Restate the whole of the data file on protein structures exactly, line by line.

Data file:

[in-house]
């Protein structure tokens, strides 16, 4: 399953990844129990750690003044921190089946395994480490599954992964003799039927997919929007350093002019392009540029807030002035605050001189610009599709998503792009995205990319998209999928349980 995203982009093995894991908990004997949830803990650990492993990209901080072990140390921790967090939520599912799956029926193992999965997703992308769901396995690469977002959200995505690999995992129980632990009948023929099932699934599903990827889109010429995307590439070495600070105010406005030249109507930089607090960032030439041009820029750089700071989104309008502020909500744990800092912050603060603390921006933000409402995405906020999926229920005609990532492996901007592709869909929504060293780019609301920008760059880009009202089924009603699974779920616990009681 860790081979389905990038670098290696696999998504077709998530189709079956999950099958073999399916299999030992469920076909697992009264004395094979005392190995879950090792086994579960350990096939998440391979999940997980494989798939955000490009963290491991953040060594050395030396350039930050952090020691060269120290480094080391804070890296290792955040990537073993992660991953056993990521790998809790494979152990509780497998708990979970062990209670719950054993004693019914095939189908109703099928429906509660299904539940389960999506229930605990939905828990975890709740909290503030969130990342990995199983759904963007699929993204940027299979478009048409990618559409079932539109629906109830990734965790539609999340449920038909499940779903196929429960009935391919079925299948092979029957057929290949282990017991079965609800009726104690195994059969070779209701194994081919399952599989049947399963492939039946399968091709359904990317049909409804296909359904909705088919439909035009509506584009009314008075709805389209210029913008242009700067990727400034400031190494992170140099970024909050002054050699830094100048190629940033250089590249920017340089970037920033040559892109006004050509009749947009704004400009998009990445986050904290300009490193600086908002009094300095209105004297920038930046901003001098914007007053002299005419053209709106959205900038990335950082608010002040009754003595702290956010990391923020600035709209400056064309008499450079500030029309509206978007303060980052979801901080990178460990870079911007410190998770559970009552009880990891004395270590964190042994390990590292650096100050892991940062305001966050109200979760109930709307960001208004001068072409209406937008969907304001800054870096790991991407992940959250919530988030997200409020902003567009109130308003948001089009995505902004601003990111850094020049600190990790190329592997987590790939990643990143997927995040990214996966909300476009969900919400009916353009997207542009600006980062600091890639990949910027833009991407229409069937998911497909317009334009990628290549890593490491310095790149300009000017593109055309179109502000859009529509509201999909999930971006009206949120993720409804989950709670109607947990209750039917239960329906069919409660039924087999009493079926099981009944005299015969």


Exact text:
[in-house]
């Protein structure tokens, strides 16, 4: 399953990844129990750690003044921190089946395994480490599954992964003799039927997919929007350093002019392009540029807030002035605050001189610009599709998503792009995205990319998209999928349980 995203982009093995894991908990004997949830803990650990492993990209901080072990140390921790967090939520599912799956029926193992999965997703992308769901396995690469977002959200995505690999995992129980632990009948023929099932699934599903990827889109010429995307590439070495600070105010406005030249109507930089607090960032030439041009820029750089700071989104309008502020909500744990800092912050603060603390921006933000409402995405906020999926229920005609990532492996901007592709869909929504060293780019609301920008760059880009009202089924009603699974779920616990009681 860790081979389905990038670098290696696999998504077709998530189709079956999950099958073999399916299999030992469920076909697992009264004395094979005392190995879950090792086994579960350990096939998440391979999940997980494989798939955000490009963290491991953040060594050395030396350039930050952090020691060269120290480094080391804070890296290792955040990537073993992660991953056993990521790998809790494979152990509780497998708990979970062990209670719950054993004693019914095939189908109703099928429906509660299904539940389960999506229930605990939905828990975890709740909290503030969130990342990995199983759904963007699929993204940027299979478009048409990618559409079932539109629906109830990734965790539609999340449920038909499940779903196929429960009935391919079925299948092979029957057929290949282990017991079965609800009726104690195994059969070779209701194994081919399952599989049947399963492939039946399968091709359904990317049909409804296909359904909705088919439909035009509506584009009314008075709805389209210029913008242009700067990727400034400031190494992170140099970024909050002054050699830094100048190629940033250089590249920017340089970037920033040559892109006004050509009749947009704004400009998009990445986050904290300009490193600086908002009094300095209105004297920038930046901003001098914007007053002299005419053209709106959205900038990335950082608010002040009754003595702290956010990391923020600035709209400056064309008499450079500030029309509206978007303060980052979801901080990178460990870079911007410190998770559970009552009880990891004395270590964190042994390990590292650096100050892991940062305001966050109200979760109930709307960001208004001068072409209406937008969907304001800054870096790991991407992940959250919530988030997200409020902003567009109130308003948001089009995505902004601003990111850094020049600190990790190329592997987590790939990643990143997927995040990214996966909300476009969900919400009916353009997207542009600006980062600091890639990949910027833009991407229409069937998911497909317009334009990628290549890593490491310095790149300009000017593109055309179109502000859009529509509201999909999930971006009206949120993720409804989950709670109607947990209750039917239960329906069919409660039924087999009493079926099981009944005299015969």